Can you think of a better offer?
Jesus felt no guilt; God wants you to feel no guilt. Jesus had no bad habits; God wants to do away with yours. Jesus had no fears; God wants the same for you. Jesus had no anxiety about death; you needn't either. God's desire, his plan, his ultimate goal is to make you into the image of Christ.
But how does this change occur? And why does the change seem so slow? If God wants me to be just like Jesus, why do I still seem just like me?
In Just Like Jesus, Max Lucado helps you answer these questions. He helps you understand God's wonderful ways of transformation. Would you like to know more? Then read on. And remember: God loves you just way you are, but he refuses to leave you there. He wants you to be just like Jesus.
|Publisher:||Nelson, Thomas, Inc.|
|Product dimensions:||5.50(w) x 8.50(h) x 0.63(d)|
|Age Range:||13 - 17 Years|
About the Author
Visit his website at MaxLucado.com
Read an Excerpt
A Heart Like His
What if, for one day, Jesus were to become you?
What if, for twenty-four hours, Jesus wakes up in your bed, walks in your shoes, lives in your house, assumes your schedule? Your boss becomes his boss, your mother becomes his mother, your pains become his pains? With one exception, nothing about your life changes. Your health doesn't change. Your circumstances don't change. Your schedule isn't altered. Your problems aren't solved. Only one change occurs.
What if, for one day and one night, Jesus lives your life with his heart? Your heart gets the day off, and your life is led by the heart of Christ. His priorities govern your actions. His passions drive your decisions. His love directs your behavior.
What would you be like? Would people notice a change? Your familywould they see something new? Your coworkerswould they sense a difference? What about the less fortunate? Would you treat them the same? And your friends? Would they detect more joy? How about your enemies? Would they receive more mercy from Christ's heart than from yours?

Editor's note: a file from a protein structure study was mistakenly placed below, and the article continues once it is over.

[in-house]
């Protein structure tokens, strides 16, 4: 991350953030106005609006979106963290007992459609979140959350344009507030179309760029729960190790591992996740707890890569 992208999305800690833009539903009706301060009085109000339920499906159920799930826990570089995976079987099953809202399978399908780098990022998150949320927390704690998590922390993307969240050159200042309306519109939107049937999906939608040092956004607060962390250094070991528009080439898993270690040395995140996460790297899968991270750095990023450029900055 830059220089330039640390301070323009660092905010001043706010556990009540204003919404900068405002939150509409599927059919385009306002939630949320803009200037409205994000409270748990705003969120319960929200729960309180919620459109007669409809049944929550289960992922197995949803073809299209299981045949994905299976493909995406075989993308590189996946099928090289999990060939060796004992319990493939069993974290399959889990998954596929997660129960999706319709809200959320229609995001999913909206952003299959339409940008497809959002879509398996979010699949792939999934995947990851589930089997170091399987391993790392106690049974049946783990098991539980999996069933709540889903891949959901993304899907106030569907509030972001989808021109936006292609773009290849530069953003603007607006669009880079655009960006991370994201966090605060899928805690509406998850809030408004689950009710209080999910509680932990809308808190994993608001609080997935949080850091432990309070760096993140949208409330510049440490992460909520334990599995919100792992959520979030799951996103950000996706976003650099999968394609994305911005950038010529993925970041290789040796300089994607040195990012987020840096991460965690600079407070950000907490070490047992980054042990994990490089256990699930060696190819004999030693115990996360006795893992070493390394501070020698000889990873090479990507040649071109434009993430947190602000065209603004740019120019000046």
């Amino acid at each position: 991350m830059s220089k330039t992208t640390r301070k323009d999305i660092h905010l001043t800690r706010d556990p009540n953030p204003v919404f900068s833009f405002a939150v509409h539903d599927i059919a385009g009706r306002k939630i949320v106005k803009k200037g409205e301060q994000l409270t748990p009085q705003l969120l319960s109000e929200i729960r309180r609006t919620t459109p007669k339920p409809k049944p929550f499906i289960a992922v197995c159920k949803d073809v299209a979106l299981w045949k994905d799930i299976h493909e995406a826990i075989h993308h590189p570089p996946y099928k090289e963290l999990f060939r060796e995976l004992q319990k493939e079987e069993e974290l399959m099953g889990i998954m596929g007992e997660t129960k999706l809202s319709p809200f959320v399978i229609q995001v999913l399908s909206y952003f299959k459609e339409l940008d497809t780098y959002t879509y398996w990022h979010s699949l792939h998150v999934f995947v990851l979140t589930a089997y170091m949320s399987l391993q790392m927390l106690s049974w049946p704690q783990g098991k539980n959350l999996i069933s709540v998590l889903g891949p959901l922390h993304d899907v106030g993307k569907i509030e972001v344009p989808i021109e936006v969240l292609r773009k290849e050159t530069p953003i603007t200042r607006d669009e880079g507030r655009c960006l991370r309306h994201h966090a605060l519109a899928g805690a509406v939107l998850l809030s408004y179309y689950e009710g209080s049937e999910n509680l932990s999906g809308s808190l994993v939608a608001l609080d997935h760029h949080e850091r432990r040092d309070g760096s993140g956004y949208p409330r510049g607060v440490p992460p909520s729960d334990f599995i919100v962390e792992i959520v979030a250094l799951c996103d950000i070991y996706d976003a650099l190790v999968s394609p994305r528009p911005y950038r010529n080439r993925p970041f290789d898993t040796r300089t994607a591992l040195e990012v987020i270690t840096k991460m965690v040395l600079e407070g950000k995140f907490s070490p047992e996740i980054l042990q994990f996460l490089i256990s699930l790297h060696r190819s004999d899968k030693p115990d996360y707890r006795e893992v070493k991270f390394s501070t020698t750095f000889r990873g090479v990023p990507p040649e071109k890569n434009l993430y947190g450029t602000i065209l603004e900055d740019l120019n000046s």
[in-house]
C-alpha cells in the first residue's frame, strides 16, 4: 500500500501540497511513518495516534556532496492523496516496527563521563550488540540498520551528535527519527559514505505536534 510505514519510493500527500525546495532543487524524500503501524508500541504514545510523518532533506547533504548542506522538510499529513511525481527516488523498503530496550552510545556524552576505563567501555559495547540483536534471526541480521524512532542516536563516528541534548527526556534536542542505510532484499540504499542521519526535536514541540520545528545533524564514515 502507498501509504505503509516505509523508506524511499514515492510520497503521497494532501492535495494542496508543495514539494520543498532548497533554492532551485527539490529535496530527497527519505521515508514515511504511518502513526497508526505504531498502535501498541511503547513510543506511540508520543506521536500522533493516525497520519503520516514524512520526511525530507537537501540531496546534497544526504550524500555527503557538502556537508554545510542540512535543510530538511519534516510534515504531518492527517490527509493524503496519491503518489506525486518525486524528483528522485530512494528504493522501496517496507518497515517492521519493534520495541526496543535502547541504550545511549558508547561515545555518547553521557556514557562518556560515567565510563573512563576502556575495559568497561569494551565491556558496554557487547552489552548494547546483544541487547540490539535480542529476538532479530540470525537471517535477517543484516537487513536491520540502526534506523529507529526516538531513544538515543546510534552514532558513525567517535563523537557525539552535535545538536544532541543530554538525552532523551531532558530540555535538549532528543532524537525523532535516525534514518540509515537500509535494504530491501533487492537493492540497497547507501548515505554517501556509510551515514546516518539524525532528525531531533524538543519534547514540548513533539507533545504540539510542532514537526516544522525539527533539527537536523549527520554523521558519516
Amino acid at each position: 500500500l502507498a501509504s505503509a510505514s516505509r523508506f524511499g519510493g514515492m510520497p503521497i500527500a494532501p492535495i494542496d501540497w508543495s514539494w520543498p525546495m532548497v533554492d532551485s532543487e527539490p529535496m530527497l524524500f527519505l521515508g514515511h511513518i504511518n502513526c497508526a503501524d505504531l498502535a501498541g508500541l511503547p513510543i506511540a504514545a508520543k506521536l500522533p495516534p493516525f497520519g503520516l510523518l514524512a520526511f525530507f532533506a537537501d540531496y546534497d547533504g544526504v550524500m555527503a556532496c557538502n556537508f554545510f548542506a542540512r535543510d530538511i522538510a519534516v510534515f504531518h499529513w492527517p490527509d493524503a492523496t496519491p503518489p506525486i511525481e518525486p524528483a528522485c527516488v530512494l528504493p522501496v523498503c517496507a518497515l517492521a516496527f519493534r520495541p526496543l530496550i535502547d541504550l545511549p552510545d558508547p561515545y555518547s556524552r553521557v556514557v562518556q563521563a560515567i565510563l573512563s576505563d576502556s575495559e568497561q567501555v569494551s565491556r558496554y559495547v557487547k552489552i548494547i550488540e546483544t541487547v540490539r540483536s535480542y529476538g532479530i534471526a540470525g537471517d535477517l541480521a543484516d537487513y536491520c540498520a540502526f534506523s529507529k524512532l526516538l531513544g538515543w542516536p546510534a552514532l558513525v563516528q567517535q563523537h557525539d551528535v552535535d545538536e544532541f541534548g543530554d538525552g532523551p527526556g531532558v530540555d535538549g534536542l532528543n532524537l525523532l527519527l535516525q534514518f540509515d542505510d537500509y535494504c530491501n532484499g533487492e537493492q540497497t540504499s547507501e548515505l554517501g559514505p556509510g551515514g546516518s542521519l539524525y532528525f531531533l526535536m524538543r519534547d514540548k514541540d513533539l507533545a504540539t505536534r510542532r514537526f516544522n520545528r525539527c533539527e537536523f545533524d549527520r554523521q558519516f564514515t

And you? How would you feel? What alterations would this transplant have on your stress level? Your mood swings? Your temper? Would you sleep better? Would you see sunsets differently? Death differently? Taxes differently? Any chance you'd need fewer aspirin or sedatives? How about your reaction to traffic delays? (Ouch, that touched a nerve.) Would you still dread what you are dreading? Better yet, would you still dowhat you are doing?
Would you still do what you had planned to do for the next twenty-four hours? Pause and think about your schedule. Obligations. Engagements. Outings. Appointments. With Jesus taking over your heart, would anything change?
Keep working on this for a moment. Adjust the lens of your imagination until you have a clear picture of Jesus leading your life, then snap the shutter and frame the image. What you see is what God wants. He wants you to "think and act like Christ Jesus" (Phil. 2:5).
God's plan for you is nothing short of a new heart. If you were a car, God would want control of your engine. If you were a computer, God would claim the software and the hard drive. If you were an airplane, he'd take his seat in the cockpit. But you are a person, so God wants to change your heart.
"But you were taught to be made new in your hearts, to become a new person. That new person is made to be like Godmade to be truly good and holy" (Eph. 4:23-24).
God wants you to be just like Jesus. He wants you to have a heart like his.
I'm going to risk something here. It's dangerous to sum up grand truths in one statement, but I'm going to try. If a sentence or two could capture God's desire for each of us, it might read like this:
God loves you just the way you are, but he refuses to leave you that way. He wants you to be just like Jesus.
God loves you just the way you are, If you think his love for you would be stronger if your faith were, you are wrong. If you think his love would be deeper if your thoughts were, wrong again. Don't confuse God's love with the love of people. The love of people often increases with performance and decreases with mistakes. Not so with God's love. He loves you right where you are. To quote my wife's favorite author:
God's love never ceases. Never. Though we spurn him. Ignore him. Reject him. Despise him. Disobey him. He will not change. Our evil cannot diminish his love. Our goodness cannot increase it. Our faith does not earn it anymore than our stupidity jeopardizes it. God doesn't love us less if we fail or more if we succeed. God's love never ceases.